With dark days behind, K-State and Rutgers surge
By the Associated Press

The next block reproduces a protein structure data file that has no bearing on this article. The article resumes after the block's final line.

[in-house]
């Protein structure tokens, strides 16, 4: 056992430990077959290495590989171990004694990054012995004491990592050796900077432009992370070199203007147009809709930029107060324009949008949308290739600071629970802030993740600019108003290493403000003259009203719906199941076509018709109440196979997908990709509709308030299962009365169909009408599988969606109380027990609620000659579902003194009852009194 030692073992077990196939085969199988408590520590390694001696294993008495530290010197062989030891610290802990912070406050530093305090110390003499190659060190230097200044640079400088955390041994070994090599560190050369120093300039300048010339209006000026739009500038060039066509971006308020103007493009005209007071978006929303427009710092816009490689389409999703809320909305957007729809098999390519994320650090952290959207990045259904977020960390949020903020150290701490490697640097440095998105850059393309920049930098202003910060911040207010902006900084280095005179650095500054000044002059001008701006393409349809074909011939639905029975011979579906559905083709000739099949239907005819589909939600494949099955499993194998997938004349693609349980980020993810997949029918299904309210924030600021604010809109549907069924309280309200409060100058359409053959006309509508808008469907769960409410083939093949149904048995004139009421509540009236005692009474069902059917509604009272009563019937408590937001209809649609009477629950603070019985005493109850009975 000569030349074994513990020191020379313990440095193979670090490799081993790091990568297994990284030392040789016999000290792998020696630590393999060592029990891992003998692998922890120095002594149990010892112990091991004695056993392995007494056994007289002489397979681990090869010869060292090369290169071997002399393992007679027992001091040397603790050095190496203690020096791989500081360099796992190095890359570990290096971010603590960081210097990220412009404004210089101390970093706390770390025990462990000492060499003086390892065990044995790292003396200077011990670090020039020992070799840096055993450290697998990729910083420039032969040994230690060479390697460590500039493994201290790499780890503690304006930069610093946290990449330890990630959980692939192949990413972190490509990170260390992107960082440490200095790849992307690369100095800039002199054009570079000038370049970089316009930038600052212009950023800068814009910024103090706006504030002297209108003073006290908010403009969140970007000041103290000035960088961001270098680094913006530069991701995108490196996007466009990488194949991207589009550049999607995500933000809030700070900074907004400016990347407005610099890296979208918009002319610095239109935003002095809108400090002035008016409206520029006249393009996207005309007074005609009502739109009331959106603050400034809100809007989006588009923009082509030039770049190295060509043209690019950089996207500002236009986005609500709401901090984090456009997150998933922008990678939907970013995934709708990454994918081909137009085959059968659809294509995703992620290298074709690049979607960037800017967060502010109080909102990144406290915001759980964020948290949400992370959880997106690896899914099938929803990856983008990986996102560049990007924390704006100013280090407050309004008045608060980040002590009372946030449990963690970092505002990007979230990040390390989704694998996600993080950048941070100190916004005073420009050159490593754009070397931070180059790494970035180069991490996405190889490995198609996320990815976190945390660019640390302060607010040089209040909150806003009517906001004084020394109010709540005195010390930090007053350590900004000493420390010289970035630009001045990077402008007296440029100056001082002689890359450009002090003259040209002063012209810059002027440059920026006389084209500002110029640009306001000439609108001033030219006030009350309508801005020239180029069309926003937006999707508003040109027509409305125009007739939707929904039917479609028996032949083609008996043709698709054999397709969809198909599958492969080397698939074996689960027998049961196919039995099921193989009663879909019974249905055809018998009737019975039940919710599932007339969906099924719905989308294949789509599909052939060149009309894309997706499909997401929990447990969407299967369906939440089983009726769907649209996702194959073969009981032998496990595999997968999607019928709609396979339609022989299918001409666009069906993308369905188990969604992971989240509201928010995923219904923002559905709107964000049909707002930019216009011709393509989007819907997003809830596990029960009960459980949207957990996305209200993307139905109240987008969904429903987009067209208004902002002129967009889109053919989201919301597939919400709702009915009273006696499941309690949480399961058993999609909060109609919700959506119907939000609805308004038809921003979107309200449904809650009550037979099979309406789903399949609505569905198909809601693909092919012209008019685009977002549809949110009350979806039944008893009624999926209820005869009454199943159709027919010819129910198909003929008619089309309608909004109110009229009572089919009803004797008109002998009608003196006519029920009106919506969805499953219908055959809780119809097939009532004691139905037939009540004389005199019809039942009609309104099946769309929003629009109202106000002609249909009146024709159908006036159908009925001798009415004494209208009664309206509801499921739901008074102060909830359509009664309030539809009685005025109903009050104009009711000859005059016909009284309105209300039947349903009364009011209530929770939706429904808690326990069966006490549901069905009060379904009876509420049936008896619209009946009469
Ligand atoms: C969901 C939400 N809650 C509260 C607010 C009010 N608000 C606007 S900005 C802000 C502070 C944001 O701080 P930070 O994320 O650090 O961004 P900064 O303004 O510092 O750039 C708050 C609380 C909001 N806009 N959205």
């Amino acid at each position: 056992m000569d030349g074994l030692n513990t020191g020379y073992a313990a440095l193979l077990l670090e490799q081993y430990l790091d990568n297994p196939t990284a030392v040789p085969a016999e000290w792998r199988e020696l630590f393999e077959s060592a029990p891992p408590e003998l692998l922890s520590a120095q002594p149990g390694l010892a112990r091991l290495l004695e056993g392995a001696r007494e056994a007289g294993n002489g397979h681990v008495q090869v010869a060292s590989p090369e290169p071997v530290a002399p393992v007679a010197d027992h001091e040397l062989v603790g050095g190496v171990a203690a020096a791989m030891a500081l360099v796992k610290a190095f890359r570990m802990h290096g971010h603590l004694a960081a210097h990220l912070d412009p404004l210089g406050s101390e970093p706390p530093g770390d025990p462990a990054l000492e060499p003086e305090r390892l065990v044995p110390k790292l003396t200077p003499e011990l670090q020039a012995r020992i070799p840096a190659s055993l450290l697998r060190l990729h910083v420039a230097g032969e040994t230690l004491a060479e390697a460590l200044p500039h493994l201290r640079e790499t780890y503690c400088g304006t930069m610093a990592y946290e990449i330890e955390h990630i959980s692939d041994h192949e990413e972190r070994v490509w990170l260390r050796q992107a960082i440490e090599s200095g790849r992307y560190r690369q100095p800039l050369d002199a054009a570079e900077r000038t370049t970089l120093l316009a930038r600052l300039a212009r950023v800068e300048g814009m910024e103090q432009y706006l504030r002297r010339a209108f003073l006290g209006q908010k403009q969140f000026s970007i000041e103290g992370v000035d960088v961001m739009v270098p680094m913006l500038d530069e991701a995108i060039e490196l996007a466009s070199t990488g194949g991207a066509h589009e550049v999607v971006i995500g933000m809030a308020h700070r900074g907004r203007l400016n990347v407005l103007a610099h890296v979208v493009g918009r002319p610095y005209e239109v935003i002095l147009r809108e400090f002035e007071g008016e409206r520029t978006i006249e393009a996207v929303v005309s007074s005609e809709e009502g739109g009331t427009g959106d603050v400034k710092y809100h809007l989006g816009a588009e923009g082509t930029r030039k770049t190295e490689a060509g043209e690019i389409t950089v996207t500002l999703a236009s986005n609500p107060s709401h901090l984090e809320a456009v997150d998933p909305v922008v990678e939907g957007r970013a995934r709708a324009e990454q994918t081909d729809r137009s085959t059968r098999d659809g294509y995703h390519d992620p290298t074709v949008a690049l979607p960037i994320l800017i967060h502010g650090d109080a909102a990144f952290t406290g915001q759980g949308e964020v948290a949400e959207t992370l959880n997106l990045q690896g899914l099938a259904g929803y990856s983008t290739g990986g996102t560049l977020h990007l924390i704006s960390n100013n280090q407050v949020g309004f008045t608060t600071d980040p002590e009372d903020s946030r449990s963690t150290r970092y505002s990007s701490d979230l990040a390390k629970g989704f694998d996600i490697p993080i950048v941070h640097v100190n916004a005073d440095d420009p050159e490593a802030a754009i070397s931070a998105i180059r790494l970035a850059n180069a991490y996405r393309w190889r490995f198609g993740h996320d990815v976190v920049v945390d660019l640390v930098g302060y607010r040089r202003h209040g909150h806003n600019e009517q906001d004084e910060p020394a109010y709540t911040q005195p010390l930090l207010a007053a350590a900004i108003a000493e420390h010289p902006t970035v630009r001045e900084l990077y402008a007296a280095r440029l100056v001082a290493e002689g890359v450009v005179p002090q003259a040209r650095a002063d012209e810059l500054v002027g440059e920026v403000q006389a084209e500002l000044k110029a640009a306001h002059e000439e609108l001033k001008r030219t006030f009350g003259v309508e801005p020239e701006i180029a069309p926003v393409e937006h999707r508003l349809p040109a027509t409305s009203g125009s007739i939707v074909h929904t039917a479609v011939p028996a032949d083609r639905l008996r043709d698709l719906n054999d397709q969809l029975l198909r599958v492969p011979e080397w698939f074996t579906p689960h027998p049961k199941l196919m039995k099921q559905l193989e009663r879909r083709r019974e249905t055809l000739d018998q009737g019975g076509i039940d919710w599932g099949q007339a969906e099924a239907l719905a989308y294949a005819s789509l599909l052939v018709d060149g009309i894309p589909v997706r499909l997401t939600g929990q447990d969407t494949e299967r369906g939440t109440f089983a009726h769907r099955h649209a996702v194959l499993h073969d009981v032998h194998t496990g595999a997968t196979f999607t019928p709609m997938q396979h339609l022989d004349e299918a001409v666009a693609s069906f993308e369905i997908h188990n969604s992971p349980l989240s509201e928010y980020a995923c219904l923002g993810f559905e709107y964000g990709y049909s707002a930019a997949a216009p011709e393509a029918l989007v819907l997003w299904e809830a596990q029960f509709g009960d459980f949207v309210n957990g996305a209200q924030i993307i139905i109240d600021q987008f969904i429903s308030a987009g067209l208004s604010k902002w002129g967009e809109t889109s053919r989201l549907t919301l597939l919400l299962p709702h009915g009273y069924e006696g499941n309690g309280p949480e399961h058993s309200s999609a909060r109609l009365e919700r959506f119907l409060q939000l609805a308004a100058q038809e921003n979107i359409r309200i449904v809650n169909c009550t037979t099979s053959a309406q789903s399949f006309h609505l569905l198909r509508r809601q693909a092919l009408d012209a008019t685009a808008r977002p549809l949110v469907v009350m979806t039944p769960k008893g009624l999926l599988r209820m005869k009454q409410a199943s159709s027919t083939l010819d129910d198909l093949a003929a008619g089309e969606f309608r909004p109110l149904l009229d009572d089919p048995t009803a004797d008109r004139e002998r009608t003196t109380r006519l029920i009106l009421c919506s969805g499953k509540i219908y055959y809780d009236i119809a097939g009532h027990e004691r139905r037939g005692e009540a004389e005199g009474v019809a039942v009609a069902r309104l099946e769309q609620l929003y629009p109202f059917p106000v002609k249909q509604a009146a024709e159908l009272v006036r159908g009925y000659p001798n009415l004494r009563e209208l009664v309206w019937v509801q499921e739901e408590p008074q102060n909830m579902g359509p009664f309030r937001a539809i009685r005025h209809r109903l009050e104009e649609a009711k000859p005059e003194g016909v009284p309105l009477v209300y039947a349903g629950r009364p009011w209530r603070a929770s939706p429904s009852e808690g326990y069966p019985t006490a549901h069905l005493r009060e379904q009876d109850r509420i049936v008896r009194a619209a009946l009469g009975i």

Kansas State is located in Manhattan, Kan. Rutgers is in Piscataway, N.J., a short drive from that more famous Manhattan, depending on the traffic. Aside from that the schools share little in common, except for this: They both at one point were college football wastelands, programs so bad it seemed futile to even keep them going. The Scarlet Knights and Wildcats have both come a long way from their darkest days, but still it catches many fans off-guard to see them racking up huge wins, contending for championships and grabbing spots in the national rankings. Kansas State (4-0) is coming off a huge win at Oklahoma and at No. 7 is the highest ranked Big 12 team in the AP Top 25. “Everybody in the world wants to pat them on the back,” Kansas State coach Bill Snyder said Monday. “It’s a harder time in this day and age to keep things in perspective.” Rutgers (4-0) stayed unbeaten by adding to Arkansas’ misery and moved into the national rankings for the first since 2009 at No. 23. “Now the challenge is to take the success we’ve had and to build on that,” said coach Kyle Flood, in his first season as Greg Schiano’s replacement. Both Kansas State and Rutgers have a week off to enjoy their new lofty status before they get back into conference play. Both are worth watching the rest of the way. Snyder already has a place reserved for him in the Hall of Fame as the architect of the Miracle in Manhattan. He turned the most inept program in major college football into a national power in the late 1990s and early 2000s. The 72-year-old retired in 2005, returned after three years away and is up to his old tricks again. Snyder’s Wildcats have found success by being a tortoise in a conference full of hares. While most of the Big 12 is spreading the field, upping the offensive tempo and striving to run 100 plays, the Wildcats take their time and pound away on offense with quarterback Collin Klein and running back John Hubert. By limiting mistakes and controlling the clock with his offense, Snyder can mask some of the deficiencies of a defense that struggles in pass coverage — which is a huge problem in the Big 12 — but plays tough against the run. Kansas State has a chance to pick up steam over the next couple weeks, with a home game against Kansas (1-3) followed by a potentially tricky trip to Iowa State (3-0) and what could be its next huge game at No. 9 West Virginia. As for Rutgers, Schiano did a Snyder-like job rebuilding a program that was languishing at the bottom of Division I-A in the 1990s into one that has missed the postseason only once in the last five seasons. The 41-year-old Flood, Schiano’s right-hand man, took over after his boss left for the Tampa Bay Buccaneers and inherited a team that was expected to contend for the Big East title. “I think our program is at a different place now,” Flood said. Consecutive victories on the road against league rival South Florida and Arkansas have Rutgers set up to make a big run. The Knights’ defense is physical and fast and could be dominant against Big East offenses. And the offense with an improving young sophomore quarterback in Gary Nova and a group of imposing receivers was spectacular in Fayetteville, Ark., albeit against a ragged defense. Rutgers’ next five games line up like this: home against UConn, home against Syracuse, at Temple, home against Kent State and home against Army. It doesn’t take much of a leap of faith to project the Scarlet Knights getting to 9-0, and bringing back memories of 2006 when they went 11-2 and stunningly slipped into the national championship conversation for about a week. Can Rutgers and Kansas State stay undefeated heading into November? It won’t take miracle. HEISMAN WATCH Always promising and generally productive, EJ Manuel’s career might have seemed like a disappointment coming into his final season in Tallahassee. But that’s only because so much was expected of him when then coach-in-waiting Jimbo Fisher recruited him to Florida State out of Virginia Beach. Manuel whetted the appetites of Seminoles fans early in his career by helping Florida State win two bowl games while filling in for an injured Christian Ponder. Manuel’s sensational performance against Clemson (380 yards passing, 102 rushing) signaled that — if he can stay healthy — he will likely leave Florida State with one truly great season. He should be at or near the top of any list of Heisman Trophy contenders from now until the end of the season. IOWA CROSSROADS Since winning 11 games in 2009, including the Orange Bowl, Iowa’s record has gotten worse each season. The trend seems on its way to continuing with the Hawkeyes at 2-2 entering conference play Saturday against unbeaten Minnesota. The low point was last week’s last-second loss at home to Central Michigan. So where does that leave coach Kirk Ferentz in his 14th season with the Hawkeyes? Ferentz’s program has been steady and successful, and occasionally excellent, sharing the Big Ten title twice and getting to two BCS games. The 57-year-old Ferentz is 98-68 overall at Iowa, 57-47 in the Big Ten. Iowa fans are frustrated, many are itching for change. But unless Ferentz decides to leave on his own, a contract that pays him $3.875 million this year and runs through 2020 means he’s probably going to get the chance to right the ship beyond 2012. QUICK HITS • Fun with numbers. Texas Tech has the No. 1 total defense in the country at 160 yards allowed per game. The Red Raiders have played Northwestern State, Texas State and New Mexico. They start Big 12 play with Iowa State on Saturday.